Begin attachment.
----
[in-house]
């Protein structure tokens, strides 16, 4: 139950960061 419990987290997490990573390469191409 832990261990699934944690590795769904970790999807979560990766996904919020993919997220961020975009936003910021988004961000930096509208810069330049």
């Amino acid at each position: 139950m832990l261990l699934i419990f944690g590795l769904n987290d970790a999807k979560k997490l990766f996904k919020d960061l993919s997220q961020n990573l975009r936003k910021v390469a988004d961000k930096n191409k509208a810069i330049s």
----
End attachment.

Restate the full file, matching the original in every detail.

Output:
[in-house]
């Protein structure tokens, strides 16, 4: 139950960061 419990987290997490990573390469191409 832990261990699934944690590795769904970790999807979560990766996904919020993919997220961020975009936003910021988004961000930096509208810069330049």
């Amino acid at each position: 139950m832990l261990l699934i419990f944690g590795l769904n987290d970790a999807k979560k997490l990766f996904k919020d960061l993919s997220q961020n990573l975009r936003k910021v390469a988004d961000k930096n191409k509208a810069i330049s």